I have been under a doctor’s care for growing high blood pressure, and was supposed to begin a regimen of medium strength blood pressure medicine. Last week I had a follow up appointment and my blood pressure is back to normal, and at the low range of normal. My doctor asked how the medication was making me feel for me to achieve such a return to the healthy normal level recorded. I hadn’t started the medication yet, so I explained that I had been going through a trauma healing process and a stress reduction process, and that is the only way I can explain my blood pressure measurement.
Since going through this workshop, I sleep deeper than I have for years and wake up more rested. I feel significantly less stressed and more at ease than I can ever remember. It is my intent to go through this TAT process at least once a week for the rest of my life.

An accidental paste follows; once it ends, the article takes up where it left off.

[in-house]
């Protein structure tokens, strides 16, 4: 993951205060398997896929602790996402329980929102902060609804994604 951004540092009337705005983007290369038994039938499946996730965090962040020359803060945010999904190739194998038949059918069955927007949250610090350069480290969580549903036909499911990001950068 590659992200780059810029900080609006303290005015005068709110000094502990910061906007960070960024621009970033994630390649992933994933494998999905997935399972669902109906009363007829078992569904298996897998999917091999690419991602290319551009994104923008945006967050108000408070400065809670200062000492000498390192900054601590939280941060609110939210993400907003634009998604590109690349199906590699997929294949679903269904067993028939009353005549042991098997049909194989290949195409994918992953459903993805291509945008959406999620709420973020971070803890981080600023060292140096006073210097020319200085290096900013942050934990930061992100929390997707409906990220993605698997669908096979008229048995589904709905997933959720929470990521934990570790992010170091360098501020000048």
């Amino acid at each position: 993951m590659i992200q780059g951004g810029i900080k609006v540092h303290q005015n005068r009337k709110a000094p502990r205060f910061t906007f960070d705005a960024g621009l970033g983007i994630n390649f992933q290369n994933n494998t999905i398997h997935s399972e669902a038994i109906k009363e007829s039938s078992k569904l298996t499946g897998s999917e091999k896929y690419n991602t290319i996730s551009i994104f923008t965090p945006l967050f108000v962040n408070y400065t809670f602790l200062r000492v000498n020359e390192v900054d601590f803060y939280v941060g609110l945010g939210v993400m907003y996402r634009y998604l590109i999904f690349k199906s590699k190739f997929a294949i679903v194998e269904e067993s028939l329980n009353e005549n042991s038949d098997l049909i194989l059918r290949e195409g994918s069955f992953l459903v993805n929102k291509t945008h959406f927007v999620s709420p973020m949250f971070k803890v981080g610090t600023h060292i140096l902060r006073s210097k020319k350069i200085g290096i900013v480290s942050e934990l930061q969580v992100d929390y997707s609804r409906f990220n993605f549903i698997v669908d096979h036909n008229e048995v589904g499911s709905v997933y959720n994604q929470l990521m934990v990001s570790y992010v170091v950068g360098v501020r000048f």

Mayo Addison “Biff” Hadden III
Colonel (Retired) Special Forces
I am an ex-Special Forces, and Army Ranger Sniper soldier, who has seen combat in several locations around the world. I have known for years that I looked at the world different after coming back from combat. I did not know how to deal with the nightmares, flashbacks, etc. until I met Tapas Fleming. Using her very simple steps, I have changed from being an emotionally cut off soldier, father and husband. I 'had' several incidents that caused these reactions, all were related to the combat I saw over all the years I was active.
I joined a workshop that was being held in Columbus, Ga. right outside the gates of Fort Benning GA to prove that this technique that Tapas developed would not work. After the first session I did, I could not believe how different I felt. I no longer felt the guilt that I had lived with all these years. I have worked on a different memory every night for 4 days now and have not had a recurrence of anything I have worked on with Tapas. I finally have been able to sleep at night without waking up in combat. I can still recall the memories, just without all the guilt, shame and fear. I finally have my life back and can become the father, son and husband that I once was.
SSG Brian Davis